During the conference, there were some recurring questions that we need to spend more time considering:

  • How can we end the school-to-prison pipeline?
  • What does resistance look like?
  • How can we create a “brave” classroom space?
  • How can we bend the arc of history toward justice?

Finally, from the plenaries and concurrent sessions, I thought these specific aspects of systemic racism were especially noteworthy since they don’t often get attention:

  • “White innocence” perpetuating white supremacy (Richard Orozco)
  • White savior complex manifesting itself in volunteer tourism (Molly Gallegos)
  • Pressure on women of color faculty to produce “affective labor” (Bianca Williams)
  • Historical amnesia of claiming white fragility as civil rights issue (Cheryl Matias)
  • “System working to correct itself” (Cristina Mislan)
  • “We protest and are complicit at the same time” (Zeus Leonardo)

I also want to call attention to the following organizers and presenters for their valuable contributions: Daniella Cook, Frank Tuitt, Tom Romero, Katherine Rainey, Erica Van Steenis, Julia Daniel, Esther Ohito, Jamie Utt, Keffrelyn Brown, Michael Barnes, Romana Beltran, Lisa Calderon, Jasmine Haywood, Ruth López, Subini Annamma, Meredith McCoy, Justin Coles, Monica Ridgeway, Theodora Regina Berry, Marvin Lynn, David Stovall, Christine Zuni Cruz, and Gerardo López. Finally, as a panelist remarked at the end of the conference, if you haven’t read the “red book,” otherwise known as Critical Race Theory: The Key Writings That Formed the Movement, then start there. I’m honored that I had the opportunity to see Derrick Bell speak at the University of Delaware about 15 years ago, and he is one of those key founders. His counter-narratives of science fiction and legal analysis helped me understand the interdisciplinary potential of CRT, and I will always be thankful for that.

The White Privilege Conference and Reflections on How Well-Meaning White People Reinforce White Supremacy

For the first time, I attended the 17th annual White Privilege Conference in Philadelphia; it’s an important and impressive conference that has grown to 2700 participants. More than half of the participants were white, maybe even 60% or 70%, and so that’s a lot of white people recognizing the need to examine and dismantle white privilege and white supremacy. There is no doubt this is a step in the right direction, but it is only a start – we need to work on action. The beginners at this conference (and maybe others as well) are exactly the audience I have in mind for my book project, an introductory manual on systemic racism and racial justice with tools for action aimed at white readers.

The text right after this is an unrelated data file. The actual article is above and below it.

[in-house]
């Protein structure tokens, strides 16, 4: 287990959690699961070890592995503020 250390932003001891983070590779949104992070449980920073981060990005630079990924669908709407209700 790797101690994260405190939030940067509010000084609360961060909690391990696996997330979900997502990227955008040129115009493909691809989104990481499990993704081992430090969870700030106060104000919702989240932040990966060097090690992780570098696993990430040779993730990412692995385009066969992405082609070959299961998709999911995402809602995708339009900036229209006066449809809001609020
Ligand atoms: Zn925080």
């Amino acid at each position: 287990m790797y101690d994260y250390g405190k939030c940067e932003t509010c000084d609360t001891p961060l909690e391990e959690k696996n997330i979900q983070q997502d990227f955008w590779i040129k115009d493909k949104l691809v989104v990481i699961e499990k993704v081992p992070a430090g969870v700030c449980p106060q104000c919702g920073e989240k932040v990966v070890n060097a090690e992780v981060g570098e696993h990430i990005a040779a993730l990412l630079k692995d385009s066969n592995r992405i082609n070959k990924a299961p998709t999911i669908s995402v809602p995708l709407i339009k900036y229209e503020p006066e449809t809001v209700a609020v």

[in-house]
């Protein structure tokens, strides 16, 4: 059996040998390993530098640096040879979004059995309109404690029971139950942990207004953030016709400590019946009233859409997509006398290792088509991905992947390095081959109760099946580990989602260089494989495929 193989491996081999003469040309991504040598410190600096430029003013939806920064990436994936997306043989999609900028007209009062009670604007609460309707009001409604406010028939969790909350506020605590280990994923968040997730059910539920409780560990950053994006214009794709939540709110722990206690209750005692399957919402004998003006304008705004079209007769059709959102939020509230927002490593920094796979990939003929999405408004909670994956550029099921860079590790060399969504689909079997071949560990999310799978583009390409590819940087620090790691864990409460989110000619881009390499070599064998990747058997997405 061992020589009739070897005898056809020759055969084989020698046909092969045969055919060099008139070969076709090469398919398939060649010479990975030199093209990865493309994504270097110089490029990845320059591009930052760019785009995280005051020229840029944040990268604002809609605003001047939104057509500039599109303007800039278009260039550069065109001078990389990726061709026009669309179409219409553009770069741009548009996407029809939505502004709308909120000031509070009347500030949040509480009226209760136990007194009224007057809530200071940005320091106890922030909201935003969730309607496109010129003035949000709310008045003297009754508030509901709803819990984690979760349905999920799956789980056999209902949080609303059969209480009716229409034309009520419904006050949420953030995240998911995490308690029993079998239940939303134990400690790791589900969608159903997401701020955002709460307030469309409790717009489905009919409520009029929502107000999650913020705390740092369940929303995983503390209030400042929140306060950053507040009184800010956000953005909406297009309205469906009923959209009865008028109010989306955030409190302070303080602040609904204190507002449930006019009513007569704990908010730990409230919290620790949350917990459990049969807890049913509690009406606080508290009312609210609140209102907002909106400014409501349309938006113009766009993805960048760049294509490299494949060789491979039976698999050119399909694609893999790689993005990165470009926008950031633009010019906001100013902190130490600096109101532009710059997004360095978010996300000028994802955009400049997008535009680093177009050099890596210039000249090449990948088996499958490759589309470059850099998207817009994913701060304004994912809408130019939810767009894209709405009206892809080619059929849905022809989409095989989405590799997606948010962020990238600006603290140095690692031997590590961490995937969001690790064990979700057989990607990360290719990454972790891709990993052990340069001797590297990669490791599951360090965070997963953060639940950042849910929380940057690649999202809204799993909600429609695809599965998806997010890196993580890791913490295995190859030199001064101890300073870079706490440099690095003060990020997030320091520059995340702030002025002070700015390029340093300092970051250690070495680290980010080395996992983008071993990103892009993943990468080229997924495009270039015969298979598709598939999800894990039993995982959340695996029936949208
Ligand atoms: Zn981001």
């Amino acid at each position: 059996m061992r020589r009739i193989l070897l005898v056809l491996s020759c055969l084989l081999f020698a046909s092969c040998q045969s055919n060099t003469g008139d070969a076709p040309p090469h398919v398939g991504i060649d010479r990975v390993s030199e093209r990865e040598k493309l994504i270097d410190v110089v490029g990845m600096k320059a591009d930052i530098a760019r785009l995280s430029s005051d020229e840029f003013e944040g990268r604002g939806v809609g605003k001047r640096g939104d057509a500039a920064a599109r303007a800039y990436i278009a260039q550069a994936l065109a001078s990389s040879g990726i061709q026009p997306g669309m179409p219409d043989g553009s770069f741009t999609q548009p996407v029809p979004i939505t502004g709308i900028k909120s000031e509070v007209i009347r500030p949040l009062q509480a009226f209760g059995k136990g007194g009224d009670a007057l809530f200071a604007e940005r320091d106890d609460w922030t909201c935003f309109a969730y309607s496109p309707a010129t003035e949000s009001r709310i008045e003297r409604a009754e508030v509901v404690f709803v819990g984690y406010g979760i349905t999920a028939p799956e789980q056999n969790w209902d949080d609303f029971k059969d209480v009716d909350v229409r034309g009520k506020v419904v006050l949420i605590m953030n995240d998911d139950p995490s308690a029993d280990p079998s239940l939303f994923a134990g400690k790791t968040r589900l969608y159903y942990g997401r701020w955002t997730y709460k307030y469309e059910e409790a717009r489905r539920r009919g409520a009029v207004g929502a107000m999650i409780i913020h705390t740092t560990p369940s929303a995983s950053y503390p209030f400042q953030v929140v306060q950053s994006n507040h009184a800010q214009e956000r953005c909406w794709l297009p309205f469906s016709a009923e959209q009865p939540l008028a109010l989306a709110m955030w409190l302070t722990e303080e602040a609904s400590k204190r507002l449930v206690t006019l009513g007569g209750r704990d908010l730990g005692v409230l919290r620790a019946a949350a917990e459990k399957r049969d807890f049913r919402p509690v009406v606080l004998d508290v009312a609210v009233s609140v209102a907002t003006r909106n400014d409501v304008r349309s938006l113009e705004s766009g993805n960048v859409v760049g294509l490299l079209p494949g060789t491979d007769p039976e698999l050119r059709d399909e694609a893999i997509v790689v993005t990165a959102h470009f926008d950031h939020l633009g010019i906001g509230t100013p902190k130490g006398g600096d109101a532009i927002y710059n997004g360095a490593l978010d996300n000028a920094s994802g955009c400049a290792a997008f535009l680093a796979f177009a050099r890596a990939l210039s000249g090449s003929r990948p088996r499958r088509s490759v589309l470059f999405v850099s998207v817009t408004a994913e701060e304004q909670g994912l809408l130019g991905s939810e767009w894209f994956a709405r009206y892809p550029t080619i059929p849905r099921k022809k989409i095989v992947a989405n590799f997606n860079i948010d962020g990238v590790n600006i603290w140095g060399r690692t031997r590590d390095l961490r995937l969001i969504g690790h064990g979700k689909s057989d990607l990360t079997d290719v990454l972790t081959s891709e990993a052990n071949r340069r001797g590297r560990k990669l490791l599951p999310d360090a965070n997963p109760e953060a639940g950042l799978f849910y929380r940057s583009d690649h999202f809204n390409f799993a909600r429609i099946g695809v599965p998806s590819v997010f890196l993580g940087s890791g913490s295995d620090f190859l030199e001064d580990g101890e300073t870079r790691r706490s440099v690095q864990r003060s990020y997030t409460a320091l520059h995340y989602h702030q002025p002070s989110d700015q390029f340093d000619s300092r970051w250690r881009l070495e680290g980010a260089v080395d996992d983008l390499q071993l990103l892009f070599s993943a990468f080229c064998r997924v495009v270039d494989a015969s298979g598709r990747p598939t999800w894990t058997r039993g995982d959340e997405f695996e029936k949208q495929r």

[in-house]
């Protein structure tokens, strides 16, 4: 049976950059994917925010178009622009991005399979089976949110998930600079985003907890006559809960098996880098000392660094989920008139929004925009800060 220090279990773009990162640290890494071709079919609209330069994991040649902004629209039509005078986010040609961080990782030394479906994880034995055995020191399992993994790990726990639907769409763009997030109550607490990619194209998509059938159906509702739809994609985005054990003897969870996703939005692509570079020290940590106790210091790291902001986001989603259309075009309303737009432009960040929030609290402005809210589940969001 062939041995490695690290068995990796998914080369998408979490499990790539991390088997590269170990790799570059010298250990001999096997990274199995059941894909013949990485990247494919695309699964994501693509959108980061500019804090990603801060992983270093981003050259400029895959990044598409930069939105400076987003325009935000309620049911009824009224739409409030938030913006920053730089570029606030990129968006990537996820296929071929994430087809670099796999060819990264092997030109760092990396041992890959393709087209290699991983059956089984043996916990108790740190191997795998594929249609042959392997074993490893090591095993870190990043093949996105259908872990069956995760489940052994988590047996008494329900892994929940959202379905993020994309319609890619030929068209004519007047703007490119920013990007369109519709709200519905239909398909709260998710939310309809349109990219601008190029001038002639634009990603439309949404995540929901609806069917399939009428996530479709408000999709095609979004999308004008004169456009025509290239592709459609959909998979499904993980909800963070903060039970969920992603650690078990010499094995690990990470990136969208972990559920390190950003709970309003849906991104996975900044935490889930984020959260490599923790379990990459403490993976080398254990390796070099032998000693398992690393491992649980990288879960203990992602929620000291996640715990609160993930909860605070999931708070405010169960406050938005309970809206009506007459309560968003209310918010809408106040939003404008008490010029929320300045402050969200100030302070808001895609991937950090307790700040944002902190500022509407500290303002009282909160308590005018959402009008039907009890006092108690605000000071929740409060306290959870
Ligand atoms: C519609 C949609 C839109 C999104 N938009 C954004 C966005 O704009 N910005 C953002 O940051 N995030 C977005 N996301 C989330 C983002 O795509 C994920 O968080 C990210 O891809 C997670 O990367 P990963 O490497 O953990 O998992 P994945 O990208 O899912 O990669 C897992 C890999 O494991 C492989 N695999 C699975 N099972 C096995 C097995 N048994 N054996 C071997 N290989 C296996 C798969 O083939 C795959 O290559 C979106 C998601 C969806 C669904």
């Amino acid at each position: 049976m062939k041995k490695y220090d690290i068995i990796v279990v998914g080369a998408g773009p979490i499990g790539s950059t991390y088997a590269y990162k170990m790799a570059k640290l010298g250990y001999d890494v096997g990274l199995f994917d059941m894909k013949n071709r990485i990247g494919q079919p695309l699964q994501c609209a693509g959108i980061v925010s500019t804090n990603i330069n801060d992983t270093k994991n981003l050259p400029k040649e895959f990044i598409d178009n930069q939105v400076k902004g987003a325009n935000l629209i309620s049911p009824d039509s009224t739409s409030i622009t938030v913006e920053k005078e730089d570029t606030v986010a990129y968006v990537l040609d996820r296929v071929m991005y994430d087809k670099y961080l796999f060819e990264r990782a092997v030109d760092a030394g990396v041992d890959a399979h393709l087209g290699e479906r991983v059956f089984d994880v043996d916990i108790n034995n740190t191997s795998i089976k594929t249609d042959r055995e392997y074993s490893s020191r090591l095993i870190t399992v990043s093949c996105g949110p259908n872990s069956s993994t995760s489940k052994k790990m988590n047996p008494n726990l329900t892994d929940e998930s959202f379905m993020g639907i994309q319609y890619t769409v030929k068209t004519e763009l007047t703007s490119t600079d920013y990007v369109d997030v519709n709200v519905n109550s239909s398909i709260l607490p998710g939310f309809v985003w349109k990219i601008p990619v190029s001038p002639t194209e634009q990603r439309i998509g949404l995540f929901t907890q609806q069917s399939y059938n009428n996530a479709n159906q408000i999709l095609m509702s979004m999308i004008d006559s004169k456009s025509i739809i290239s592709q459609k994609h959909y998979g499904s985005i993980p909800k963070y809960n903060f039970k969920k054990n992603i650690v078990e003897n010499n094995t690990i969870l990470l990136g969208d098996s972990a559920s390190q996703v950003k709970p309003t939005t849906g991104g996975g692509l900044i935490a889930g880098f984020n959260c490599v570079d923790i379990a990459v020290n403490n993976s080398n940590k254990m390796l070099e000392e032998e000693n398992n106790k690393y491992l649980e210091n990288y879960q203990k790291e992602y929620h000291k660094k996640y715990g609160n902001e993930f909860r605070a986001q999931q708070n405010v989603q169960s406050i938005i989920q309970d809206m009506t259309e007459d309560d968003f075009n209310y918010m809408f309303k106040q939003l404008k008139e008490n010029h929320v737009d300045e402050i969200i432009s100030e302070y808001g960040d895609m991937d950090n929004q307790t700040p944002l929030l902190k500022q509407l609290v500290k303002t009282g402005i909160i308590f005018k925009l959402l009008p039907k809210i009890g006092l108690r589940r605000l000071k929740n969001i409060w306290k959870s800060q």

As I think about my work, I would like to reflect on the conference by beginning with some meaningful experiences and a few brief highlights and then conclude with a longer reflection about #WPCsowhite that emerged during the conference.

I was honored to present a workshop with The Meta Theatre Company called “‘When the Curtain Falls, Community Action Begins’: Dismantling White Supremacy through Theatre and Community Action in the Age of The New Jim Crow.” Caroline Hann, Barbara Cannell, Cyndie Wiggins, and I performed two sketches and shared our collaborative experience working with the Hunterdon County Anti-Racism Coalition (of NJ) that led to book discussions of The New Jim Crow in three very different locations last year: 1) the Edna Mahan Correctional Facility for Women in Clinton, NJ 2) my class “Race in American Literature and Popular Culture” at Raritan Valley Community College in NJ and 3) in the community at the First Unitarian Universalist Fellowship of Hunterdon County, NJ. We explained how the women of Edna Mahan helped develop curriculum materials for these discussions and wrote short pieces about their personal experience in relation to Alexander’s book, we read a few examples of the women’s writing that we read last year to my class and the community group and a few of their responses, and we explained how we facilitated dialogue between all three groups even though the three groups never met. The audience participation in both workshops was impressive, and the discussion was motivating.

I participated in the Leadership Institute organized by Joe-Joe McManus of Rootstrong and Eddie Moore, Jr., the founder of the White Privilege Conference and the President of The Privilege Institute. The Leadership Institute brought together about 25 people who spent one full day together before the conference began and then reconvened during every lunch break for conversation with the keynote speakers. Since the conference was so big, it was great to be able to return to this small group for discussion and reflection. Joe-Joe did an excellent job of organizing this institute and its speakers, which included Kecia Brown McManus, a wonderful presenter.

I also want to acknowledge the work of presenters at some fantastic breakout sessions:

  • Debby Irving, author of Waking up White, shared her personal struggle in learning about and interrogating her own whiteness